Tasty Dishes with Extra Health A-Peel
Spare sore hands from the pain of peeling and boost the nutrient value of your fruits and vegetables by leaving edible skins on.
Many peels are rich sources of nutrients and antioxidants, says Heidi Turner, a registered dietitian and medical nutrition therapist at the Seattle Arthritis Clinic. Good choices for arthritis are fruits and vegetables with high-fiber peels, like carrots and sweet potatoes, and those with red- and purple-pigmented peels, such as red apples and eggplants, which have high concentrations of antioxidants and phytonutrients, including anthocyanin.
“Phytonutrients and antioxidants help to support healthy immune response, and fiber feeds beneficial bacteria in the digestive tract,” she says.
Simply scrub off dirt and pesticide residue with water and a brush, and try these tasty ways to enjoy produce – skins and all – courtesy of registered dietitians and sisters Lyssie Lakatos and Tammy Lakatos Shames, also known as The Nutrition Twins.
Add a touch of water or melted margarine to the peels and sprinkle with a mixture of cinnamon and sugar. Bake at 250 F for about an hour or until light and crispy.
Benefits: Apple skin contains potent polyphenols that help reduce inflammation. Some research shows red apples are more beneficial than others because they contain more polyphenols.
Save the skins from recipes calling for peeled tomatoes, and place them on a baking sheet lined with parchment paper. Bake at 200 F until they are completely dry (2 to 3 hours). After they’ve cooled, use a blender or food processor to grind them into a fine powder, and use as a flavor enhancer for soup, yogurt and other foods.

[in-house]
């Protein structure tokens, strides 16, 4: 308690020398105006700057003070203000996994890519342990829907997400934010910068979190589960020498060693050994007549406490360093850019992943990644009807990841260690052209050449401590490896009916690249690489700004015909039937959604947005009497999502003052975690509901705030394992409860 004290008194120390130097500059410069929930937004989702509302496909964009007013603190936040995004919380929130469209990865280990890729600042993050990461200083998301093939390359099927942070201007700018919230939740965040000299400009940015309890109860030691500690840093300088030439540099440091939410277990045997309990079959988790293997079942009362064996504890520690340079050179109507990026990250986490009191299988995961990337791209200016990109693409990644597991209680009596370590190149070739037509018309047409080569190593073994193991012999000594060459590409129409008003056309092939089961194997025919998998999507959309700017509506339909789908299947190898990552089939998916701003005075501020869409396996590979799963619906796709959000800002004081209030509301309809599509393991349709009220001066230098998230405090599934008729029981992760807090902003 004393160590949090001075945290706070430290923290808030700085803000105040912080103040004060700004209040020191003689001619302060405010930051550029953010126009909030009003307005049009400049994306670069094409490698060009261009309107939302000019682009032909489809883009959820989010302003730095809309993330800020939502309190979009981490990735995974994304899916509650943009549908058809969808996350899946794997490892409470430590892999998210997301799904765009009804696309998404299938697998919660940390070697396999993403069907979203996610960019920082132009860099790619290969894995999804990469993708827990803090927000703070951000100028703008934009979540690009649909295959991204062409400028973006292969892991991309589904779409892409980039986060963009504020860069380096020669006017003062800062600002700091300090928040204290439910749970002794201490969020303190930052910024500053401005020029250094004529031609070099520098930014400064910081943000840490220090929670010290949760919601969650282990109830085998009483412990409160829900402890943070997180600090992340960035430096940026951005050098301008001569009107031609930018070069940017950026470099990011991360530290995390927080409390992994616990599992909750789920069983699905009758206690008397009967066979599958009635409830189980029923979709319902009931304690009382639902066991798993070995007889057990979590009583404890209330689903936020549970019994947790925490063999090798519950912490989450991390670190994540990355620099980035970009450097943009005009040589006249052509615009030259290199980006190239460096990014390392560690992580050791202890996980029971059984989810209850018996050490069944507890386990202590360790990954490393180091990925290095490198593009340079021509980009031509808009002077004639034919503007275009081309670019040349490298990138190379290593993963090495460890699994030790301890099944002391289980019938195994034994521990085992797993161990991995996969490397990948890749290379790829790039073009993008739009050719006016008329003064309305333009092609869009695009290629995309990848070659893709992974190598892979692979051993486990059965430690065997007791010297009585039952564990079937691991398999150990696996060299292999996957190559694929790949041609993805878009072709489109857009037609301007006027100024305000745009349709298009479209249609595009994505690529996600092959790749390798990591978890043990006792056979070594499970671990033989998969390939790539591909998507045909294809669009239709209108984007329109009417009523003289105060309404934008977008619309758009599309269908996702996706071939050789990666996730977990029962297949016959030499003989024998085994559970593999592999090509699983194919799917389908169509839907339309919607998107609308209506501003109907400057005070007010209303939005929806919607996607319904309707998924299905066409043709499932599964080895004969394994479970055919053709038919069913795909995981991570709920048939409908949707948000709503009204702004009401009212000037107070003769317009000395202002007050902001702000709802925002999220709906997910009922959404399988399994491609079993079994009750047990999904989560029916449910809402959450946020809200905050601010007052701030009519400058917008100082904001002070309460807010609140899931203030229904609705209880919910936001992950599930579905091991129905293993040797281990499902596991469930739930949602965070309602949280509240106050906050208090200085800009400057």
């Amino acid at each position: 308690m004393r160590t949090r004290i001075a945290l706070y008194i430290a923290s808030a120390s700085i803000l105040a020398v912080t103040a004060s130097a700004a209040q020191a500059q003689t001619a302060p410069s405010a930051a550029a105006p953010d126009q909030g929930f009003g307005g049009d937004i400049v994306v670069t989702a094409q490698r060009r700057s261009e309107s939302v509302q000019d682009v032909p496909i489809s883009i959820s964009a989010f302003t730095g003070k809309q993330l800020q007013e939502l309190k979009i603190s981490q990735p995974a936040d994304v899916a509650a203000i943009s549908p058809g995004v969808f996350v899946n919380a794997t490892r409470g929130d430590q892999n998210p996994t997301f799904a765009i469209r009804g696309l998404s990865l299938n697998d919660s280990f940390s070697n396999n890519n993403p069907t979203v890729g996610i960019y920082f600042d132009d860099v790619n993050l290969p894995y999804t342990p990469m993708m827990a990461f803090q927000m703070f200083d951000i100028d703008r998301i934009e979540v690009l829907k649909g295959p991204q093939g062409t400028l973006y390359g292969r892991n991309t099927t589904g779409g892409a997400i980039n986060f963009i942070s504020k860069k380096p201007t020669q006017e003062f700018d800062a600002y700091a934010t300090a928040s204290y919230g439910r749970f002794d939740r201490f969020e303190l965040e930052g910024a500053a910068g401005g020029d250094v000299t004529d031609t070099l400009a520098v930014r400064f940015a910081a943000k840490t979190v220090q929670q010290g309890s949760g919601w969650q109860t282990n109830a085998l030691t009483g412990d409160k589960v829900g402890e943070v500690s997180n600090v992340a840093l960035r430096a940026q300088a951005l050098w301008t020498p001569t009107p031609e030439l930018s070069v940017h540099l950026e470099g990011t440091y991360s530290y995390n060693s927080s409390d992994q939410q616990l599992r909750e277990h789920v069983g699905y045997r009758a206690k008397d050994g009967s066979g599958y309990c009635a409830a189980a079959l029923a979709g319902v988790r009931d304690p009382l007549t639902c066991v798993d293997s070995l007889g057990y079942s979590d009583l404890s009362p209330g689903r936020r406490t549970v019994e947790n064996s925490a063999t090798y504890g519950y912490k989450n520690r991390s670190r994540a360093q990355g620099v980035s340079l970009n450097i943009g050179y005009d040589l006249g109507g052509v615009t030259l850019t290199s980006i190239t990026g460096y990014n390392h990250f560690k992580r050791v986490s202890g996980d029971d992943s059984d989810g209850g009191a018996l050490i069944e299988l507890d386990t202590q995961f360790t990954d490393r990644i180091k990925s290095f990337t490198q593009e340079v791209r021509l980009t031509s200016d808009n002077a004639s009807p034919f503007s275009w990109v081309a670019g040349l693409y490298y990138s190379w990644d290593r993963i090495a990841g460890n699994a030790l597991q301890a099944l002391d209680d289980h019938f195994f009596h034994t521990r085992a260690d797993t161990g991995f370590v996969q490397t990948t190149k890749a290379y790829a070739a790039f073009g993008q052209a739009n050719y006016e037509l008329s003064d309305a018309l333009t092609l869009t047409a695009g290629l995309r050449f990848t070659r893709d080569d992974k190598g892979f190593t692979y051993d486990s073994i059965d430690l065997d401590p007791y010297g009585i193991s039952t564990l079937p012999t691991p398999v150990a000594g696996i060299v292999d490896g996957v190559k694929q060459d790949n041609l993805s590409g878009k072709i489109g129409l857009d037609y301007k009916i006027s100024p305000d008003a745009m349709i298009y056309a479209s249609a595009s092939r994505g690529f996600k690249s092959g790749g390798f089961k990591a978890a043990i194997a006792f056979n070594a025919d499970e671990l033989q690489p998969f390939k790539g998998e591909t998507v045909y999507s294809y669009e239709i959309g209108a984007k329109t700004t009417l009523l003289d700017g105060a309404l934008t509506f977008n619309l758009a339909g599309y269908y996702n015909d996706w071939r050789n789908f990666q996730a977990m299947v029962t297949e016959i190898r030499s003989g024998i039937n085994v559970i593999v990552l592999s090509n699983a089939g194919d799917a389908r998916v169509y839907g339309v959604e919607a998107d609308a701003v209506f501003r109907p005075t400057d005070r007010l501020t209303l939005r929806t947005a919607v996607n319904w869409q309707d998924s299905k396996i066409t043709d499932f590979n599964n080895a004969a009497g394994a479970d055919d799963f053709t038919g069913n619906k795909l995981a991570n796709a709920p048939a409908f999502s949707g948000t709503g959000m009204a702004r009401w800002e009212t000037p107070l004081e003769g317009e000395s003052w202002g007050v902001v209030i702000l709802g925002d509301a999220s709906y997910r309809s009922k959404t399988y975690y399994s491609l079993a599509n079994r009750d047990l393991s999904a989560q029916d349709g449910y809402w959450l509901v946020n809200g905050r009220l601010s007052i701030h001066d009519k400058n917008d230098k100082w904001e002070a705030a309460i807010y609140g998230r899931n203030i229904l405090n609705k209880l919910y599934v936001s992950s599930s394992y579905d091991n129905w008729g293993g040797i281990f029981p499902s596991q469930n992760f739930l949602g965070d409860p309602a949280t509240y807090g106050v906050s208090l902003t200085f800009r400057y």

Benefits: Tomato skins are packed with lycopene, which is a potent antioxidant.
Give ordinary water a refreshing twist by adding slices of whole cucumber to your water pitcher or infuser bottle, and chill.
Benefits: Cucumbers have vitamin C, an antioxidant that protects against cell damage and maintains connective tissue health, as well as vitamin K, which helps strengthen bones.
Boil 3 medium zucchinis about 10 minutes, then slice lengthwise and scoop flesh into a bowl, leaving ¼-inch-thick “boats.” In a separate bowl combine 6 ounces tomato paste, 1 teaspoon each of garlic and onion powders, 1 teaspoon dried cilantro and 1/8 cup chopped basil. Mix zucchini pulp with ¼ cup diced tomatoes, 1/8 cup chopped green onions, ½ diced jalapeno (seeds removed), 1 tablespoon crushed red pepper, ½ cup Italian bread crumbs, and salt and pepper to taste. Coat zucchini boats with tomato paste blend, fill with vegetable mixture and sprinkle with mozzarella. Bake at 350 degrees F for 10 minutes.
Benefits: Zucchini skin is rich in vitamins C and K, both antioxidants.
Preheat oven to 400 degrees. Line a baking sheet with aluminum foil and spray with oil spray. Cut eggplants in half lengthwise and scoop out flesh, leaving ½-inch-thick shells. Roughly chop the scooped-out flesh. Roast shells, cut-side down, until softened (25 to 30 minutes). Lower oven temperature to 375 degrees. In a saucepan, heat oil over medium-high heat, add 2 Anaheim chiles or 1 jalapeno (seeded and finely chopped) and 1 shallot (finely chopped). Cook 3 to 4 minutes. Add 4 crushed, minced garlic cloves, ½ teaspoon each of crushed red pepper and turmeric, 3 teaspoons paprika and cook 2 minutes. Reduce to medium heat. Add eggplant, 3 ½ cups chopped tomatoes, 1 tablespoon tomato paste, 1 teaspoon each honey and red wine vinegar. Cook 12 to 15 minutes. Pour into a bowl and stir in ¼ cup low-fat feta and salt to taste. Scoop into eggplant shells, make a cavity in the fillings and crack an egg into each. Spread the egg white to cover some of the filling, leaving yolk intact. Sprinkle with crumbled feta. Bake for 10 to 15 minutes. Serves 4.
Benefits: Eggplant skin is packed with antioxidants, like the flavonoid anthocyanin.